Dr. Hill left Southern Colorado in 1990 to become Professor of Electronics Engineering Technology and Dean of the College of Applied Science and Technology at Weber State University in Ogden, Utah, a position he has held since that time.  During his tenure at Weber State, the college has increased its number of TAC of ABET accredited engineering technology programs from three to five, all of which offer both an associate degree as well as a bachelor=s degree.  He is also responsible for a number of other programs in the college which has a total enrollment of 2,100 students.

Dr. Hill received his Bachelor of Science degree in Electrical Engineering at the University of Nebraska, his Master of Science degree in Electrical Engineering at Wayne State University and his Doctor of Engineering degree from the University of Detroit.  He worked as a project engineer for the Detroit Edison Company for four years and as a project engineer for Eaton Corporation for ten years.  After leaving Eaton, he taught electrical engineering at Lawrence Technological University in Detroit for three years before moving to the University of Southern Colorado.

Dr. Hill is a senior life member of the Institute of Electrical and Electronics Engineering, a member of the American Society of Engineering Educators and a Registered Professional Engineer in the states of Michigan and Colorado.  He is the co-author of three patents.  He also serves as a reviewer for the National Science Foundation and is on the Board of Directors for the Northern Utah Manufacturing Alliance.  He is currently on the Executive Committee of the Technology Accreditation Committee of ABET after serving five years as a commissioner.  He has made 18 accreditation visits for TAC of ABET.  He has been active in both the ETC and ETD divisions of ASEE and has served as the host of the ETLI Conference twice.  His current assignment is for ETC as the liaison to the Engineering Deans Council Data Collection Committee.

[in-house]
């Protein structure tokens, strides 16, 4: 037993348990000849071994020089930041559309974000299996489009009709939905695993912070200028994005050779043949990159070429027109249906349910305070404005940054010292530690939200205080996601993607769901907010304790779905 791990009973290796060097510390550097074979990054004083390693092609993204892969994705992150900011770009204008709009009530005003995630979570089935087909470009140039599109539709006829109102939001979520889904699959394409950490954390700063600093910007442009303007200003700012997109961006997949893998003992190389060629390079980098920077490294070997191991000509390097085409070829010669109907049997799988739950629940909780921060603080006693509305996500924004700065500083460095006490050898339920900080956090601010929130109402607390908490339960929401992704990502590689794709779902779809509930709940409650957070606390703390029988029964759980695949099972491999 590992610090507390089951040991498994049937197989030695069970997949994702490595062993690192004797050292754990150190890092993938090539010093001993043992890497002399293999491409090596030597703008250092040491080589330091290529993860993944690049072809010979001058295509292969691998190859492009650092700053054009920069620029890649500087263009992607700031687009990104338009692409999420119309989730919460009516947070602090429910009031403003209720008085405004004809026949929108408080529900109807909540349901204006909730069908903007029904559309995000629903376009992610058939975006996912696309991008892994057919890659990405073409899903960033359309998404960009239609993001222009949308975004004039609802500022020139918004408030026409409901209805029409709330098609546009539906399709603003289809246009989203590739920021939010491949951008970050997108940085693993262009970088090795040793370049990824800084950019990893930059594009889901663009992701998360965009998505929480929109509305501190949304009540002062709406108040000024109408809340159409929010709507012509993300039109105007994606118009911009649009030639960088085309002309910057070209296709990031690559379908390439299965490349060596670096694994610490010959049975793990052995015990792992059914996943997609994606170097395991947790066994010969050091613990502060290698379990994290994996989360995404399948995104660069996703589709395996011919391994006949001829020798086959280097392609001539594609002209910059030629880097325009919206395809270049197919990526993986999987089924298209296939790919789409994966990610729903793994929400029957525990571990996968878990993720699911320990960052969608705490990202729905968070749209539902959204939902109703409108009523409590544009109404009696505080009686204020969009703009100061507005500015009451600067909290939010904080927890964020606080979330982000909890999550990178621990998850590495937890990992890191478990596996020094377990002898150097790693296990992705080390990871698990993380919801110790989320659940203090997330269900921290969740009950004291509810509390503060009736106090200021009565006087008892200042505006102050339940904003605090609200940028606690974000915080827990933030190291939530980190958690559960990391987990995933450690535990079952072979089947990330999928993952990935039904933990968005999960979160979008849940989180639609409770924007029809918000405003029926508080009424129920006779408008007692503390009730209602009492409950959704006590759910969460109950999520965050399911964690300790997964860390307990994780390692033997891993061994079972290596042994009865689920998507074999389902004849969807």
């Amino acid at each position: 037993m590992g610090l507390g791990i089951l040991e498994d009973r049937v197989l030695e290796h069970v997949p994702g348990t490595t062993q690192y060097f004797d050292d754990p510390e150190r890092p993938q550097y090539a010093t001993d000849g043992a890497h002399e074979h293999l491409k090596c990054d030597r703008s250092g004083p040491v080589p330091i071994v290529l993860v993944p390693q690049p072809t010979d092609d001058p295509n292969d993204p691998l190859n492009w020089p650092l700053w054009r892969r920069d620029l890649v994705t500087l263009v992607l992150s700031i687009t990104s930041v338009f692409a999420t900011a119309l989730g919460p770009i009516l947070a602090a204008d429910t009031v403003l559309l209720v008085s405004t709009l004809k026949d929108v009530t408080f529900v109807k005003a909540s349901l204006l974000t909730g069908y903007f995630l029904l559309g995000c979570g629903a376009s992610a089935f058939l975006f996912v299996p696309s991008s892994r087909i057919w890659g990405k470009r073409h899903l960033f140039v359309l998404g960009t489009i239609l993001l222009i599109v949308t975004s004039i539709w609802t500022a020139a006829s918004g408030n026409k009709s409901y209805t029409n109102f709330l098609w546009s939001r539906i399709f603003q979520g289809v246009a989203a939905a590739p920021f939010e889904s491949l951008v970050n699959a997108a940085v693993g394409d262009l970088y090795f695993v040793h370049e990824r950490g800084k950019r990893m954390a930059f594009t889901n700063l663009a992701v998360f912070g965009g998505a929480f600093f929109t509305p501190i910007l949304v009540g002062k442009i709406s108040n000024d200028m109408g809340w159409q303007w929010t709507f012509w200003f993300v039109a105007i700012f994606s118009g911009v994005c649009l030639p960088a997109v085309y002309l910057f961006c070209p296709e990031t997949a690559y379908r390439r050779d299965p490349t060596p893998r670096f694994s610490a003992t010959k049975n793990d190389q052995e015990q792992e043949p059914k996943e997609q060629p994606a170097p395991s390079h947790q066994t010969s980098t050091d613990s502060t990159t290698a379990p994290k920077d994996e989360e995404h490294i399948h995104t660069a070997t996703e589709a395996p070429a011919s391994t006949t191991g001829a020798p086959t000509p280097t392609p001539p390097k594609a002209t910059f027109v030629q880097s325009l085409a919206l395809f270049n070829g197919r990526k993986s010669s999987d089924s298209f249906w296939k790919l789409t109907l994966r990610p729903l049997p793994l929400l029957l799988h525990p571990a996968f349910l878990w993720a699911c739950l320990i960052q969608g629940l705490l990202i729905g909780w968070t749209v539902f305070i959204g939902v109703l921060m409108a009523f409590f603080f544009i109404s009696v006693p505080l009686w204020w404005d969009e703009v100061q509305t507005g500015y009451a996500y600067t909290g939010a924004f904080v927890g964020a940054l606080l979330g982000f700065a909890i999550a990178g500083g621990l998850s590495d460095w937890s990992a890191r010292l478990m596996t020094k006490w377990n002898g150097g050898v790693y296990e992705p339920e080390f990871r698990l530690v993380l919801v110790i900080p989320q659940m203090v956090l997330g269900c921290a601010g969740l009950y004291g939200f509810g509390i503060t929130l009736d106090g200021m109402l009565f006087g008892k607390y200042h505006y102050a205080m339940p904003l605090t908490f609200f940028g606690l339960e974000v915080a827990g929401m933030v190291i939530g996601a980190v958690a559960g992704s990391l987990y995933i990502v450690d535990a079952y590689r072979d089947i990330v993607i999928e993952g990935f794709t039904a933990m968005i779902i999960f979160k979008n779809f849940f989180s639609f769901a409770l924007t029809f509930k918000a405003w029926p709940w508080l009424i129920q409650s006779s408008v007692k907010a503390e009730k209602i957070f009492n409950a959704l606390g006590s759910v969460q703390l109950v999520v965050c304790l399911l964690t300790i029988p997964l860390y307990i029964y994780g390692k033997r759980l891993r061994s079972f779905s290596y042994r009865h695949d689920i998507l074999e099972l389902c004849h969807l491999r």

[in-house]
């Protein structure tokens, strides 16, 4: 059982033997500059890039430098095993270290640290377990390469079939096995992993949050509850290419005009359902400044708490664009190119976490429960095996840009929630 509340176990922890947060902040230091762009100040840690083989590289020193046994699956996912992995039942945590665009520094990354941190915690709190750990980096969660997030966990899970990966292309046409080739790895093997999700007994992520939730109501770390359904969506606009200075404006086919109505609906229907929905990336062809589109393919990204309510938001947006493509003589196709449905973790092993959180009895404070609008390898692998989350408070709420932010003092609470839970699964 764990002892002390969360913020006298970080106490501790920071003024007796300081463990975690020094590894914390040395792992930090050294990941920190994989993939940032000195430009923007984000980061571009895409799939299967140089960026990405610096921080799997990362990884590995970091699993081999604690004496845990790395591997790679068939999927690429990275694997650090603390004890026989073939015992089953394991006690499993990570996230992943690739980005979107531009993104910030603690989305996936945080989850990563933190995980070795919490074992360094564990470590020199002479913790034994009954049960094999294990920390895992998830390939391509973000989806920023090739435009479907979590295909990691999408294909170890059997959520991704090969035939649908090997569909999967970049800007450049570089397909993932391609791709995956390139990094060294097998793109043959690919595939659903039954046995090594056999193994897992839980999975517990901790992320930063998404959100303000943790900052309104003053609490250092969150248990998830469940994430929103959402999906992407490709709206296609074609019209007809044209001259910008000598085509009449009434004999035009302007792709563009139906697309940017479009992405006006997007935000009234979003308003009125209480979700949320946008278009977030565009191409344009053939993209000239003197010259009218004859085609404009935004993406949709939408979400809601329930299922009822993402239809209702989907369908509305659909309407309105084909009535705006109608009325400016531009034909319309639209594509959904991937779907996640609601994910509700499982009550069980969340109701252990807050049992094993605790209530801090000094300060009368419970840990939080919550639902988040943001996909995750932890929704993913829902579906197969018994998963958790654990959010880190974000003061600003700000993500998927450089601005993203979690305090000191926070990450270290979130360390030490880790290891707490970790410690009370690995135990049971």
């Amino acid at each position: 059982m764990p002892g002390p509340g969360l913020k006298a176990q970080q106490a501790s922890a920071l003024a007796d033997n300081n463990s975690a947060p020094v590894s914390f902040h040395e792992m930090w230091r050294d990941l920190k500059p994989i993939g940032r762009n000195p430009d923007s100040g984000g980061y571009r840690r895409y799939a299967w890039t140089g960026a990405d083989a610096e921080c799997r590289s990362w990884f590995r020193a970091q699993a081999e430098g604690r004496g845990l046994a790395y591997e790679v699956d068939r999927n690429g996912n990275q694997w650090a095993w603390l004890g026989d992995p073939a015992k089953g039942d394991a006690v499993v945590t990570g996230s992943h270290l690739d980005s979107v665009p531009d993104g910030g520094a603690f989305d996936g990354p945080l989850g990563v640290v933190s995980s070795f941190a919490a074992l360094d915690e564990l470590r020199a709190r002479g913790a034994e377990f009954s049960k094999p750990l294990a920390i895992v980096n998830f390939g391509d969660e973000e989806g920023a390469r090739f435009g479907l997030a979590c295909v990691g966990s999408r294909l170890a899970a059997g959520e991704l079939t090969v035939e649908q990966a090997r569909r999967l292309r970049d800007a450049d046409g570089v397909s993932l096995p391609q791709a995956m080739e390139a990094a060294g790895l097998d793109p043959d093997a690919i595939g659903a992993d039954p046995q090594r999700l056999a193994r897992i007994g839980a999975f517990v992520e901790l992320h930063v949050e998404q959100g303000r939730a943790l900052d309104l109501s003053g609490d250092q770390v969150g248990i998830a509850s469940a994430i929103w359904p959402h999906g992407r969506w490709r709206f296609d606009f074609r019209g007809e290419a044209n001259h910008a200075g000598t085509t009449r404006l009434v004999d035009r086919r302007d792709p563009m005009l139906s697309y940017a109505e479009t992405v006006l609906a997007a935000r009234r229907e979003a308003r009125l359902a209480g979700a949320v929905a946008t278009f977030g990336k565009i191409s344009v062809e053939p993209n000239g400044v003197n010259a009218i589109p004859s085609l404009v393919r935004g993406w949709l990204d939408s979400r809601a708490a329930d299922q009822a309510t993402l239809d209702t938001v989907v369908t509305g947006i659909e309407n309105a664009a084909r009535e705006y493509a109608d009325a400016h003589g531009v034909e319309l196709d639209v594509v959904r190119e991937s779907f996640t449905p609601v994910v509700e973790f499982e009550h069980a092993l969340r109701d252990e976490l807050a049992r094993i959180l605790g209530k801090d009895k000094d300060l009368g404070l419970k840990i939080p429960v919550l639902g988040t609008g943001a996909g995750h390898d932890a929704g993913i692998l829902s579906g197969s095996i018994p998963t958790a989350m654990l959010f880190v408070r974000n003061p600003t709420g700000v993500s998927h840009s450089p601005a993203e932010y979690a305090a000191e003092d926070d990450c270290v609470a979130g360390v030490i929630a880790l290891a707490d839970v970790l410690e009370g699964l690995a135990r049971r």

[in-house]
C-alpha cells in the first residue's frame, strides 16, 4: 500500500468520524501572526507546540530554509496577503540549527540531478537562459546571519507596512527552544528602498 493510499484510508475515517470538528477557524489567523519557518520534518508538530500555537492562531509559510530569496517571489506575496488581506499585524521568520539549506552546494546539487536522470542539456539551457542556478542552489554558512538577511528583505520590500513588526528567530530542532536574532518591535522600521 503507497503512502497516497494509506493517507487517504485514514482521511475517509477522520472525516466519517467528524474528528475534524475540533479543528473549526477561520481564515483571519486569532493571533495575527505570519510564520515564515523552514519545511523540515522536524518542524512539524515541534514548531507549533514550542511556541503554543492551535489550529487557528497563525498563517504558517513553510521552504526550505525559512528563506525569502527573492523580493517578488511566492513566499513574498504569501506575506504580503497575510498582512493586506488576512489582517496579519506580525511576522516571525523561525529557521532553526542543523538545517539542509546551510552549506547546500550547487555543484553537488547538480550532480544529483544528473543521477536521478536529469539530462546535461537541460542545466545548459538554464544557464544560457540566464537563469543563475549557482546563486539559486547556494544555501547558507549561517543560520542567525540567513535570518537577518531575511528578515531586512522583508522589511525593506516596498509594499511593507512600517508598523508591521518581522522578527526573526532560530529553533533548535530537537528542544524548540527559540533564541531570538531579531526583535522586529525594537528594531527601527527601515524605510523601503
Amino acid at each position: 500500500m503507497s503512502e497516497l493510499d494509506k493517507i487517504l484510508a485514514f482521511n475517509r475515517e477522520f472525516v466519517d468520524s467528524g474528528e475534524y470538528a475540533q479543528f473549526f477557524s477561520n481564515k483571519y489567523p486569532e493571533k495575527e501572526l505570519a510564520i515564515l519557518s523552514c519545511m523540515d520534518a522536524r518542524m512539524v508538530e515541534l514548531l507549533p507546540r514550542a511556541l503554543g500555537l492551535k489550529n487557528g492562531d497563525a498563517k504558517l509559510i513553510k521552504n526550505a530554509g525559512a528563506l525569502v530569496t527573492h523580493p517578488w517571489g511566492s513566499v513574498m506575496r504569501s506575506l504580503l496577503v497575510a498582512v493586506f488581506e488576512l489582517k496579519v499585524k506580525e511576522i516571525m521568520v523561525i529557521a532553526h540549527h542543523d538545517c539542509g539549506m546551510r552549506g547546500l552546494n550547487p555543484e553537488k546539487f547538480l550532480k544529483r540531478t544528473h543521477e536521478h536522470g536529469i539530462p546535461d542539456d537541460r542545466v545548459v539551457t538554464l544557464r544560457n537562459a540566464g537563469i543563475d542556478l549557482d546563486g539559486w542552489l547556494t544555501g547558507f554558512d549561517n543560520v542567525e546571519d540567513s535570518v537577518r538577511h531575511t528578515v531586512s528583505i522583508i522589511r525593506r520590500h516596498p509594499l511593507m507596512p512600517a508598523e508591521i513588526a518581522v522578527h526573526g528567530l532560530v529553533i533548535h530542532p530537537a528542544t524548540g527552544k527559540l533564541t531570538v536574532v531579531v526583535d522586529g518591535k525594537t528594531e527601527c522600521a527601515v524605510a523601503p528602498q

Dr. Hill has also been very active in promoting engineering and engineering technology in the State of Utah.  He currently serves as the Affiliate Director for Project Lead the Way, a nationwide high school pre-engineering program, a position he has held for the past four years.  During his tenure, the number of Project Lead the Way schools in Utah has grown from three to fifty-three.  He also serves on the Board of Directors for the Northern Utah Academy of Math, Engineering and Science, an early college charter high school.

Dr. Hill has been a tireless promoter and supporter of engineering technology education since 1981. Because of his experience in working as an engineer as well as his continuing contacts with industry, he understands and supports the vital role that engineering technology has to play in providing the technical support that this country desperately needs.  He is honored and humbled to be receiving the James H. McGraw Award for his contributions to engineering technology education.

Dr. Warren Hill and his wife, Heather, live in Ogden, Utah where they both enjoy playing golf every chance they get.